Published on 23.2.2021

United Nations calls for open source

“We must undertake a concerted global effort to encourage and invest in the creation of digital public goods: open source software, open data, open AI models, open standards and open content.” (United Nations, 2020)

United Nations
United Nations HQ in New York. Photo by the blowup on Unsplash.

As the world crawls through the Covid-19 crisis, the United Nations published their Roadmap for Digital Cooperation directly from the Secretary-General’s office. The roadmap makes an important remark on the use of open source technologies as a global digital public good. Besides open source technologies, the report emphasizes open data, open standards, open AI and open content as a digital public good that are essential for “unlocking the full potential of digital technologies and data to attain the Sustainable Development Goals, in particular for low- and middle-income countries” (2020, 8). 

As you imagined, this is a matter that we’re passionate about at Gispo. Open Source software and open data are more than Gispo’s mission, it is why we exist. 

Openness in the core of the UN’s roadmap for digital cooperation 

In the Roadmap for digital cooperation, UN expresses full commitment on open source software while calling for continuous support on open source software projects:

“Even when the relevant digital public good or open source solution is found, support and additional investment are still required to scale them up and successfully implement them” (2020, p. 9).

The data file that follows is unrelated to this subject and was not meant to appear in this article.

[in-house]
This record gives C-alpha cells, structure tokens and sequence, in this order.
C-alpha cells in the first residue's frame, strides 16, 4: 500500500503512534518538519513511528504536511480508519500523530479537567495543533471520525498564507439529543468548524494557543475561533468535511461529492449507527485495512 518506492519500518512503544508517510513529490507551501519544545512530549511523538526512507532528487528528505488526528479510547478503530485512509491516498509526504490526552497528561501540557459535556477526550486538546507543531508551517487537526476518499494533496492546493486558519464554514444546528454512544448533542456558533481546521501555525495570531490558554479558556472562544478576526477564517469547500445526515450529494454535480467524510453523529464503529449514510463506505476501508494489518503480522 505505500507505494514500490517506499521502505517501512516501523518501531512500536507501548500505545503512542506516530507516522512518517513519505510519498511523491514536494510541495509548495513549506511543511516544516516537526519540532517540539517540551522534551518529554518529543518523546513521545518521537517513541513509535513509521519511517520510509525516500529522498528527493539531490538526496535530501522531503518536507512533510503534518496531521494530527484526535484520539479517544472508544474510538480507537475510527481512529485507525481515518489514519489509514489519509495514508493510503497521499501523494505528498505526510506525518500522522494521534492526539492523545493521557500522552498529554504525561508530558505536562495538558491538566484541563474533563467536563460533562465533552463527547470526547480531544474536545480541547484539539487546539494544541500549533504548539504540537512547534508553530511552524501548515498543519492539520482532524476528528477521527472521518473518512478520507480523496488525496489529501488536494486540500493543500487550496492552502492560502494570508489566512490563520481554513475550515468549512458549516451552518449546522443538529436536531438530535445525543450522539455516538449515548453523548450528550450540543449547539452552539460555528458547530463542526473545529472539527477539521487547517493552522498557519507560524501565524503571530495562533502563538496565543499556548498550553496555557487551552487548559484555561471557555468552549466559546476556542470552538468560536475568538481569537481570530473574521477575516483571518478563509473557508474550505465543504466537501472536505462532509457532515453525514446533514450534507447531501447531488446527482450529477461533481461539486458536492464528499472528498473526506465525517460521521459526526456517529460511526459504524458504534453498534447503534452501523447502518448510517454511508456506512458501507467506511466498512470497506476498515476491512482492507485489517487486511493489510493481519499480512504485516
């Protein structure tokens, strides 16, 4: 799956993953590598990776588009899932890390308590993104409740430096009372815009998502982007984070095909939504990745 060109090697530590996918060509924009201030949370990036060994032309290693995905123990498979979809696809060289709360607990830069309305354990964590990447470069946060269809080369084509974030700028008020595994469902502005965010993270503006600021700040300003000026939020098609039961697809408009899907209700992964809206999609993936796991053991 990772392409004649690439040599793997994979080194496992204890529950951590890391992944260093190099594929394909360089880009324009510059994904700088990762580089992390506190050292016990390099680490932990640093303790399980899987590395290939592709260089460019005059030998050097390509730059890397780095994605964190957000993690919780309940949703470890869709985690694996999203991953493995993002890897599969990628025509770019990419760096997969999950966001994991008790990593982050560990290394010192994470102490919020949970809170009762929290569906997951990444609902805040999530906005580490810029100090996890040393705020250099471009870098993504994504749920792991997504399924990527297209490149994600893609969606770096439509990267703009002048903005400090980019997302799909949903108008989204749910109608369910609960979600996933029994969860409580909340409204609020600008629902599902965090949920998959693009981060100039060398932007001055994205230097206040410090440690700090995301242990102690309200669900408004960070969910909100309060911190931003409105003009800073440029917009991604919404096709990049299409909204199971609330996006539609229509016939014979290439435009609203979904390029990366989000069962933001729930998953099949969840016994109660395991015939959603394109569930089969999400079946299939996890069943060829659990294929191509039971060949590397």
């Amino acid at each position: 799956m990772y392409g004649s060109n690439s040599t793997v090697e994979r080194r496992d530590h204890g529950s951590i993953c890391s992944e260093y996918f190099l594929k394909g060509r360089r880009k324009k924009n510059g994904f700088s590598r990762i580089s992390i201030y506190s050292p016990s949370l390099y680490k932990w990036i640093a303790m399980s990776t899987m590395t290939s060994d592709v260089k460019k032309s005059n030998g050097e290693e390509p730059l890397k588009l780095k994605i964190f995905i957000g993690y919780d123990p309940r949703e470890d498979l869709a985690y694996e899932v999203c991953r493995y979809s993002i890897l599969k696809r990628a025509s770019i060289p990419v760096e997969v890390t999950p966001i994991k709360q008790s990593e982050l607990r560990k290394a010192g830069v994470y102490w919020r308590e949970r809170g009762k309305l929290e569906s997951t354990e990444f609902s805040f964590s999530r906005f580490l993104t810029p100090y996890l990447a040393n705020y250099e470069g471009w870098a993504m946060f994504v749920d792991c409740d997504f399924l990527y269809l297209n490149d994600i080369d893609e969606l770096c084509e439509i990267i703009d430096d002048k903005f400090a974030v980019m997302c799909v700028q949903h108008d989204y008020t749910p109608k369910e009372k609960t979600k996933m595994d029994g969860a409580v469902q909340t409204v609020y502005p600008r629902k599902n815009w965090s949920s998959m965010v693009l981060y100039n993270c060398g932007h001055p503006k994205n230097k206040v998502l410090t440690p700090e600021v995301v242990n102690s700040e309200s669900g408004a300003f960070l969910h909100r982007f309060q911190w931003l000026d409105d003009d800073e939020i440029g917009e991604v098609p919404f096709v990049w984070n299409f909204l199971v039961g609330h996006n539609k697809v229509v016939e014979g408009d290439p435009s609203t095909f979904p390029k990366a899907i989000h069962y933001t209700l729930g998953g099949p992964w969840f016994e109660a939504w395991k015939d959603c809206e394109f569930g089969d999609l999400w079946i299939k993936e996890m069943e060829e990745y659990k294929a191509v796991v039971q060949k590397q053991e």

Besides building an UN-wide organizational culture for supporting financially open source software projects, there’s an important multiplier effect to it. The open source software projects UN promotes and finances enables unprecedented possibilities for users all around the world. The multiplier effect happens as open source software (e.g. QGIS) and open data (e.g. OpenStreetMap) is a shared digital public good. While anyone in the developing world can use open source software so can the rest of the world. Open source software empowers modern complex IT systems all around the globe, from the leading multinational companies to the most advanced governmental services.

Before open source software, when the UN decided upon a certain software they resolved a single challenge for just a particular process or a project, whereas now as the UN decides to support an open source project, they enable and support solutions for an innumerable amount of organizations and countries.   

Openness + Geospatial = invaluable impact

“Your dedication, expertise and guidance – in geospatial data, methods, frameworks, tools, and platforms – is urgently needed. The data needs for the Sustainable Development Goals (SDGs) are great, and time is not on our side. Reliable, timely, accessible and disaggregated geospatial information must be brought to bear to measure progress, inform decision-making and ensure effective and inclusive national and sub-national programs that will chart the path towards the ‘Geospatial Way to a Better World’, to assist in the implementation of the SDGs, and transform our world for the better.” (Secretary-General António Guterres, 2018: message to the United Nations World Geospatial Information Congress)